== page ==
“He’s the only person I’ve ever met who I’d hero worshipped, that was exectly how I’d expected him to be. He was everything that I’d hoped him to be. Which was incredible. Inhumanly intelligent. I was interested in him primarily as a character, the way he lived, he was a ‘more than real’ real life character. A phenomena. I was already into he idea that the most important work is the way you live and you should live it as a work and try to make each aspect of it as interesting as you can.” William S. Burroughs
The Ballad of Genesis and Lady Jaye // Trailer from Marie Losier on Vimeo.
A native of France, Marie Losier has made film portraits of such avant-garde artists as filmmakers Guy Maddin and The Kuchar brothers, theater director Richard Foreman; and composer / filmmaker Tony Conrad. Whimsical, poetic, dreamlike and unconventional, her films explore the life and work of these artists through an endless variety of cinematic means. Losier’s works are presented regularly in prestigious museums and film festivals around the world (Tate Modern, Withney Biennial, PS1, MOMA, Centre Georges Pompidou, Wexner Museum, Tribeca, Flaherty Seminar, Berlin Film Festival, Rotterdam).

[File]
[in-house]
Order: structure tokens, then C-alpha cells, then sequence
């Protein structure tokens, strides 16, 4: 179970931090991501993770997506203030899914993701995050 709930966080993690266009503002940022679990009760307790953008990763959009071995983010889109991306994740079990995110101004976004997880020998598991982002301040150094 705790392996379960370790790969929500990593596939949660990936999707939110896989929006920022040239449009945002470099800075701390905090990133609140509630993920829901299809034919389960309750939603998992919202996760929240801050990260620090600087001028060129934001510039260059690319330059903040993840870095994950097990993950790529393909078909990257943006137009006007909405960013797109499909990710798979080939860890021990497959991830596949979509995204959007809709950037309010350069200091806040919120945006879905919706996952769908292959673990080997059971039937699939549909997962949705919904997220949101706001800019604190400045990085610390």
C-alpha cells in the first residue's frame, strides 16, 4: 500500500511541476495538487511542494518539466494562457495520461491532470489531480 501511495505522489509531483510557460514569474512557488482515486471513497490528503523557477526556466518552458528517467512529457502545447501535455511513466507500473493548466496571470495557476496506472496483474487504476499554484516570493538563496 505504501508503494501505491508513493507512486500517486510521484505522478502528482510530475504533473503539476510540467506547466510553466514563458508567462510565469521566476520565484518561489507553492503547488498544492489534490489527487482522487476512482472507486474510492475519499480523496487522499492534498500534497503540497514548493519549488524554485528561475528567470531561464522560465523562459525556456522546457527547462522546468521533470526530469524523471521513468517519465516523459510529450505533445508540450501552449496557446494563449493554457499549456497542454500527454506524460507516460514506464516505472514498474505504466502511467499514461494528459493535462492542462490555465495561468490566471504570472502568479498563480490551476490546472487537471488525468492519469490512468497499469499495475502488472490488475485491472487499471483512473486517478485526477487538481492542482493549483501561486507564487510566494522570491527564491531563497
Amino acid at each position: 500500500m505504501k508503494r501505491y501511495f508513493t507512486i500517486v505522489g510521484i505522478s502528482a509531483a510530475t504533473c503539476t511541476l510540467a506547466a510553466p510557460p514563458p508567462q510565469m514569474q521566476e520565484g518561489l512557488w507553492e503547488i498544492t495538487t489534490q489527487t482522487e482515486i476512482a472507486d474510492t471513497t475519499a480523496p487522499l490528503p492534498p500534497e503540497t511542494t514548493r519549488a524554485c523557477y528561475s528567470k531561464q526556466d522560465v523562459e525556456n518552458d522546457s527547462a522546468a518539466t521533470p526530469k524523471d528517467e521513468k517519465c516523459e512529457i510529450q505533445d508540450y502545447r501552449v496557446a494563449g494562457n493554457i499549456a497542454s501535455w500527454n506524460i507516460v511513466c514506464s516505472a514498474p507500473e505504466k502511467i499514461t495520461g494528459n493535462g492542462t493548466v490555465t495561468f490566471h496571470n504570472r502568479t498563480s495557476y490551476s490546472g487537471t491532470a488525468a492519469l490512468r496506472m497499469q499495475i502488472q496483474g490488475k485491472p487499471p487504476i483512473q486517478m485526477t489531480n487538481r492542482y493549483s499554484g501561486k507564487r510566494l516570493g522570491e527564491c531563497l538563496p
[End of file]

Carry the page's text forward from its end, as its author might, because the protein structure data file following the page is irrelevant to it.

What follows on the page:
She lives/works in New York and has been the film curator at FIAF since 2000.
Genesis Breyer P-Orridge has been a key figure of the underground music scene for over 30 years. A cult artist in prepunk and post-punk groups Throbbing Gristle (1975 to 1981) and Psychic TV (1981 to present), he is considered to be the father of industrial music and a pioneer of acid house and techno. Not content with breaking new ground in music, Genesis has also used his position at the limits of society to challenge the very fundamentals of biology.
Transformation is, indeed, central to his life. He became a she to resemble his beloved Lady Jaye, now deceased. With peroxide hair, full lips and gold teeth, Genesis does not go unnoticed. A unique life, modeled on his other, Lady Jaye, who remains an integral part of himself. Without subscribing to any movement but living life as the ultimate experiment, he has made his body a work of art.
A kaleidoscopic collection of moving surfaces, composed of interviews (Orlan, Peaches, Peter Christopherson), role plays, concerts and his day to day life, comes together to paint a multi-faceted profile of this pioneer of industrial music and in doing so, exposes the abundant yet inherently elusive nature of his creativity.